Ezra Williams – ‘Supernumeraries’ review: an artist firmly and confidently finding their feet
On their debut album, Ezra Williams embodies the idea of transformation as much as they sing about it. The 21-year-old is a master at communicating the inner monologue, layering deeply personal observations on desire, tenderness and frustration over soothing, mid-tempo guitar songs. When honesty is served up as nakedly and directly as it is on ‘Supernumeraries’, it can stop you in your tracks.
- READ MORE: The radical evolution of Ezra Williams
Over the past year, Williams, a Country Wicklow native, has overhauled both their sound and artistic identity. After emerging in 2018 with the peppy ‘Thinking Of You’, the Irish songwriter began uploading their acoustic tunes to SoundCloud; four years later, their breakthrough single ‘My Own Person’ soundtracked a key scene in Netflix’s smash-hit LGBTQ+ drama Heartstopper, nudging Williams towards the mainstream. But they were still figuring out who they were: earlier this year, Williams scrapped their previous alias of Smoothboi Ezra in order to represent the more confident, full-bodied sound of their new music. “I hated having to explain [the name], an inside joke that I had when I was 14,” they recently explained to NME of the decision.
‘Supernumeraries’, then, skips the friendly hello and dives straight into Williams’ ever-expanding and colourful world. Its 12 tracks are intimate and diaristic, but the album never feels one-note: Williams is at turns hopeful, liberated, confused, and anxious. “I don’t care about being on my own / Actually I do, but I don’t want you to know”, they sing on ‘Seventeen’ over a soaring pop melody, before letting out a lung-shattering scream. Here, Williams unpacks what it means to face up to loneliness, shifting into a confrontational voice that they embody easily.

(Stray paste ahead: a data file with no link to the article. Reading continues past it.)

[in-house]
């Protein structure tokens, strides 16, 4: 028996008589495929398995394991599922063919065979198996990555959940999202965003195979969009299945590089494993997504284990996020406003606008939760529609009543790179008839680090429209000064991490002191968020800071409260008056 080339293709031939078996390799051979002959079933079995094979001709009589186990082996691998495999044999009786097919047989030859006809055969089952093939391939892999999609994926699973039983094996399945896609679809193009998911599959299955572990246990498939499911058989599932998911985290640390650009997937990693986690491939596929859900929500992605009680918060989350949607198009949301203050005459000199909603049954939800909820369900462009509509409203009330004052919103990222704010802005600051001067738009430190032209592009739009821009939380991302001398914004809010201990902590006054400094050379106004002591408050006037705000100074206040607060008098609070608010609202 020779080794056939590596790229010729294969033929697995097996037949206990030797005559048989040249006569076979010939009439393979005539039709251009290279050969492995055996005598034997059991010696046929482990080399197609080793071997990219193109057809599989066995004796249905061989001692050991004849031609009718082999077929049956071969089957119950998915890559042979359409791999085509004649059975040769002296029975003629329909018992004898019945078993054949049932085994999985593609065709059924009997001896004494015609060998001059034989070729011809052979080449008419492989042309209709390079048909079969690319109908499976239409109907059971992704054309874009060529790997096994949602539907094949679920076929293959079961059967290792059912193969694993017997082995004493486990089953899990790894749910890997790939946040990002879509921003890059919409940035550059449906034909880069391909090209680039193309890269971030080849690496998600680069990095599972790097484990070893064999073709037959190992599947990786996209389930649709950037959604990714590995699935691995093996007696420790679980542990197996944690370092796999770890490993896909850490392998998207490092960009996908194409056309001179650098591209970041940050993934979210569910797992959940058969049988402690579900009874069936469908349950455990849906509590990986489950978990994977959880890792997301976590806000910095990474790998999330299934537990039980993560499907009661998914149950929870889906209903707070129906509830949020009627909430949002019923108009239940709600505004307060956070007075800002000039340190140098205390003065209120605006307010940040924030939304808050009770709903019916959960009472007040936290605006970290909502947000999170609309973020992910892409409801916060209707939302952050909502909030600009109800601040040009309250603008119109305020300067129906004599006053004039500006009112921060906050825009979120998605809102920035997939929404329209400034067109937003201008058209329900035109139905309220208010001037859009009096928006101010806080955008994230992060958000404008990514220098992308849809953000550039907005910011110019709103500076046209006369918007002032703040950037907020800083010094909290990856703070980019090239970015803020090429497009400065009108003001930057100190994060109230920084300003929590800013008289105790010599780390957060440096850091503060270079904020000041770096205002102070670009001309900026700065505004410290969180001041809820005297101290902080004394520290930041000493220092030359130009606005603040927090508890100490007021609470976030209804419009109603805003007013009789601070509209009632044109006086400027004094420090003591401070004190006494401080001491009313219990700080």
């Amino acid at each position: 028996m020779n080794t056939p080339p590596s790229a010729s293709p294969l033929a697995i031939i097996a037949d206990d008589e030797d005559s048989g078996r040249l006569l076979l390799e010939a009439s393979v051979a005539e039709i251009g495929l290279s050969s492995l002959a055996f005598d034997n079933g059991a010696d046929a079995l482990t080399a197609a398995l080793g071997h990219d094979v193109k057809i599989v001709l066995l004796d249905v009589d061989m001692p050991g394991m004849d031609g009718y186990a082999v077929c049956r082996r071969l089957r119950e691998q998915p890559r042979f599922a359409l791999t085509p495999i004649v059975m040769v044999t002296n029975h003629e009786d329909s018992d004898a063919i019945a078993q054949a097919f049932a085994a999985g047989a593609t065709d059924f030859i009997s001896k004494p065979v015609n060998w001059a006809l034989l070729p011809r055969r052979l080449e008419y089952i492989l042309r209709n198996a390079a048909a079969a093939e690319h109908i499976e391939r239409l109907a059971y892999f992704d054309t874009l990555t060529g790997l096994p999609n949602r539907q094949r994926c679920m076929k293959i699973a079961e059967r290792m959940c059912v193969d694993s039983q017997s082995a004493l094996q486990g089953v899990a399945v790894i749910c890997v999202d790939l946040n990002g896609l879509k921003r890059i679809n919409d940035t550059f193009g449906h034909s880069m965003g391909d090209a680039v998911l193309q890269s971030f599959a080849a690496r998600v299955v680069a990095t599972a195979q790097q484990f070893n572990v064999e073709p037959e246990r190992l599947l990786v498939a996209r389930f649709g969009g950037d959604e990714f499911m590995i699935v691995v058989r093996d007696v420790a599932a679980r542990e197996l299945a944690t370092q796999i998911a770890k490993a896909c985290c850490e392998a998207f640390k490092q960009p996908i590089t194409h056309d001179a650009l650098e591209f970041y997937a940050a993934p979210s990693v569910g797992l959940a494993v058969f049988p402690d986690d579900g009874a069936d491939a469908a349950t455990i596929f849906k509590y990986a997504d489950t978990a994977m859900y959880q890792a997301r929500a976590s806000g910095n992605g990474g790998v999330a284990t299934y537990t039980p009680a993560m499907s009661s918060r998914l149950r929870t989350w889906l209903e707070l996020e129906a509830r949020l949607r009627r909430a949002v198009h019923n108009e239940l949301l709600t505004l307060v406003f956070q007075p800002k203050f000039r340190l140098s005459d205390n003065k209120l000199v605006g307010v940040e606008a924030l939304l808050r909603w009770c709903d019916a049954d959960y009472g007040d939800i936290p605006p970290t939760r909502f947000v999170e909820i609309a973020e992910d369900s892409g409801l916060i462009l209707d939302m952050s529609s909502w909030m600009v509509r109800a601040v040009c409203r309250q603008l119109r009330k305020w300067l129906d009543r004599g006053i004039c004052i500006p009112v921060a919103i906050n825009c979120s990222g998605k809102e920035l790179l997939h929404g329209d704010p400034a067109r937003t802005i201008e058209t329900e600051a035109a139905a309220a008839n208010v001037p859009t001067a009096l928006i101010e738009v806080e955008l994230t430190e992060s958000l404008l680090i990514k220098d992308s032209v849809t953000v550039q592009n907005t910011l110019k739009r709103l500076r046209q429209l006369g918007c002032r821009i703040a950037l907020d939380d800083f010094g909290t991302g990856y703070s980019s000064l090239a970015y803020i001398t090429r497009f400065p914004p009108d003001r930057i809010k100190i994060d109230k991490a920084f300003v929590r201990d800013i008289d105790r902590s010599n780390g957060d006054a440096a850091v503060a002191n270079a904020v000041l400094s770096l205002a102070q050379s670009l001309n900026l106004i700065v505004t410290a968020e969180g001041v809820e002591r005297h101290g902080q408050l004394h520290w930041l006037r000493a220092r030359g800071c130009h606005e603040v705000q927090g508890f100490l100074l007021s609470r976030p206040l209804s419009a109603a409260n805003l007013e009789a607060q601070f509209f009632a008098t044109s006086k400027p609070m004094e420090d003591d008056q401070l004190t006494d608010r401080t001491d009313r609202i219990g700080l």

A folkier softness is highlighted on ‘Don’t Wake Me Up’ and ‘Beside Me’, which glide along at a gentler place than much of ‘Supernumeraries’; they’re tentative songs but with a purpose, both of which contemplate what it means to not have – or need – the right answers for everything. This level of soul-searching is reflected elsewhere, too: ‘I Miss You(r) Face’ adopts a hushed vocal, as Williams hums along to the breezy melody, as though they are deep in thought.
One of the most refreshing things about the record is how, much like their transatlantic peer Leith Ross, Williams is uninterested in finding any kind of solution to the big, endless questions of young adulthood – they have started to make peace with their growing pains. Williams may often sing about the gap between who they are and who they want to be, but the giddy, occasionally uplifting atmosphere of ‘Supernumeraries’ gives them ample space to work out their next steps as an artist.